“Mom, can I have some of your margarita?"
That's the instant when you know you're in the heart of teenage hell.
It's at that precise moment you begin to examine all of the decisions you've made to that point. You begin to wonder if you were ever qualified to take on this monumental stint of raising babies into proper adults.
You know their curiosity is piqued. You know there will be hangouts, sleepovers and parties.
How much control do you really have?
And worse than wanting to try a sip of your escape from reality, now some kids sell a pill at school called Molly, a pure form of the main drug in Ecstasy. They tweet about trying it, they post pictures of the pill on Instagram and they proudly share idiosyncratic videos of their modified actions on Vine.
On top of all of that, there's often an unlimited access to alcohol and marijuana at their parties, thanks to some negligent parents.
Yep, if you don't acquiesce to their request, there is always someone who might oblige.
When did it become commonplace to smoke pot or get inebriated with your teenagers? When did giving pot or alcohol, or something worse, to someone else's kid while you're supposed to be overseeing his or her safety become acceptable?
I'm no expert and I don't claim to have any statistical data, but I think a couple of factors are at work. Some parents haven't grown up since high school and they're involved in the same risky behaviors their kids experiment with.
Other moms and dads feel that they missed out on their party years in high school and naively want their children to experience all the good times that passed them by.
And I guess there's the perpetually aloof or apathetic parents.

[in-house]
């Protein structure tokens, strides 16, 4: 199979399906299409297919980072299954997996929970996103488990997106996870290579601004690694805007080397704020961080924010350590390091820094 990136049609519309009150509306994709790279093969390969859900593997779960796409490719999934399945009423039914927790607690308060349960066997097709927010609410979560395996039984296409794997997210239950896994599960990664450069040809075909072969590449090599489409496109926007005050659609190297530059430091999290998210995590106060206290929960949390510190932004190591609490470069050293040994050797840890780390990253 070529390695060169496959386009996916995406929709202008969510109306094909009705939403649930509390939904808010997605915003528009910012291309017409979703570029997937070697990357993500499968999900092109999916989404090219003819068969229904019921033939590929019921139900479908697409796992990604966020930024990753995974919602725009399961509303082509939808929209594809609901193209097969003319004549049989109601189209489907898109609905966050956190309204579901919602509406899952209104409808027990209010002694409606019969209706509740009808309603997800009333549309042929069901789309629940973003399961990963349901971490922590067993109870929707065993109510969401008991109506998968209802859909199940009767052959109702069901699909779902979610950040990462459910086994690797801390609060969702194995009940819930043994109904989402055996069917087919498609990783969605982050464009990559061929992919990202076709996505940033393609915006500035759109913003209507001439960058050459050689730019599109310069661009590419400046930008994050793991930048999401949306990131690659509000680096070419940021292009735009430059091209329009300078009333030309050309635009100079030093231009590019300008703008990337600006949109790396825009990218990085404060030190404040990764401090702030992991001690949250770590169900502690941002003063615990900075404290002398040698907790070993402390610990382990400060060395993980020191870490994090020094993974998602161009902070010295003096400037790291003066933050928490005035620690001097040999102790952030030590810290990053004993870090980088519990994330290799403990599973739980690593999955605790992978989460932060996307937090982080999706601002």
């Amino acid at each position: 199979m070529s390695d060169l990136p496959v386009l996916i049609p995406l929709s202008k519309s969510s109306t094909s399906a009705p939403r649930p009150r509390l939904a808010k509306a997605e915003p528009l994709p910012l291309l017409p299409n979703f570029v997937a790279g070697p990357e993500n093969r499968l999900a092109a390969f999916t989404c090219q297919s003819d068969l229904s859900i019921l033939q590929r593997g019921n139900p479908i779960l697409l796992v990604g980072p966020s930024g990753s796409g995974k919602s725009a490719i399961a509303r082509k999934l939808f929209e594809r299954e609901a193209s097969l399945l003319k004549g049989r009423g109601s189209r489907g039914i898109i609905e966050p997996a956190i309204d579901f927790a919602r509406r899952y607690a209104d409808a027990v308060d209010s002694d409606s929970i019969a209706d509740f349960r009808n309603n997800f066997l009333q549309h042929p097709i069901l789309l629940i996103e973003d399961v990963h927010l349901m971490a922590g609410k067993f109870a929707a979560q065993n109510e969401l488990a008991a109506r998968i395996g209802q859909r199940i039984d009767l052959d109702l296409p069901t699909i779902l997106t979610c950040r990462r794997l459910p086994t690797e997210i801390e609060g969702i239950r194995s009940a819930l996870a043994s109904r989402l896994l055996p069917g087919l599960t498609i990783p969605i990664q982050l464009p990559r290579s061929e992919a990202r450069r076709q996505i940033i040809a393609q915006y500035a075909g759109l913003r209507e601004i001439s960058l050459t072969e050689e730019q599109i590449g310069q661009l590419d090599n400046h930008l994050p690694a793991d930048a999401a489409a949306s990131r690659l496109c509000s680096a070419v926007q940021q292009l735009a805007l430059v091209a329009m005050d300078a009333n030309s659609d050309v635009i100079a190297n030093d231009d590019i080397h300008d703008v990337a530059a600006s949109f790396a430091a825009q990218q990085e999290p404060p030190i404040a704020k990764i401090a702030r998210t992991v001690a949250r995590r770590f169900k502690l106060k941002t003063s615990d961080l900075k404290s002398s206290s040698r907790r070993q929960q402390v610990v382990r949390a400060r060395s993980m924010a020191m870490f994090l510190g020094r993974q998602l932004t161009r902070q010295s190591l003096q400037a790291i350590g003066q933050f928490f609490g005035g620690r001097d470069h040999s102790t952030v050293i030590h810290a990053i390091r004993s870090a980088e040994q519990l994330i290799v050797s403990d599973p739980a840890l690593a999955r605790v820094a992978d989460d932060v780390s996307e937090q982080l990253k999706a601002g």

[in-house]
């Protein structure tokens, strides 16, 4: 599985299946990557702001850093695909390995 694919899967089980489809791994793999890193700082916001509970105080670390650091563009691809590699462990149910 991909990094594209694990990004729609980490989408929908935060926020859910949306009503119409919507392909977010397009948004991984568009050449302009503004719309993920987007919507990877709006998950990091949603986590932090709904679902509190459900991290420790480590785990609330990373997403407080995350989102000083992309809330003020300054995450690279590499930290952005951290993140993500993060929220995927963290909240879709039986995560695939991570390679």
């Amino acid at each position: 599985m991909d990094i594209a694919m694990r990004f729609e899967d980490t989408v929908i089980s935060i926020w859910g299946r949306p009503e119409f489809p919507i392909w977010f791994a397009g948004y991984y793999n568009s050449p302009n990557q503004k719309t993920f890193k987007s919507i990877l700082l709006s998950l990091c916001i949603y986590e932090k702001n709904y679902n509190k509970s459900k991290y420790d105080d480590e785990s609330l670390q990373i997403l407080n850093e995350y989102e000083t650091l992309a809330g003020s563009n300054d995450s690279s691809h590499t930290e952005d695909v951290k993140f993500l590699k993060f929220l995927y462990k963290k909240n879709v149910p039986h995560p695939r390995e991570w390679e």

I'm not perfect. I make mistakes. I allowed makeup sooner than I likely should have. I conceded to the leg shaving debacle. There were some things I just felt weren't going to make a difference when they were 25.
But it will never be acceptable to pop a Molly. Not at 25, 35 or 55.
And although you may not be able to prevent said tragedies from occurring, the longer you can delay them, the better the odds are that your children will evade them.
I stalk my kids on Twitter, Instagram and Vine. I don't particularly care that they say expletives or even complain about the way I raise or punish them. That's all par for the course.
But know this. If a kid, or the parent, shows up in a video or picture while my kids are doing something illegal, I'm going to show up at their house.
And if I don't like the response, I'm coming back with the authorities.
I believe we all take our own path, and my way may not always be the right way. But under no terms does another parent have the right to provide my children with alcohol or drugs.
You can be friends with them. I believe that to be possible. But they should still have respect for you as an adult and a fear that you will alter their social life quicker than they can blink if they step out of line.
The painful truth here is that the parents of my generation are lost.
We have nurtured an impatient, entitled and selfish generation by buying them every gadget in the world, even if it meant camping outside Best Buy.
So now they turn to the wrong avenues to feel loved.
We have to plug in, check up, set boundaries, dole out proper punishments and make them earn everything.
Except hugs and encouragement.
Give those in abundance.
Heather Tempesta is a Brandon wife and mother of a 16-year-old boy, a 14-year-old girl and a 9-year-old boy.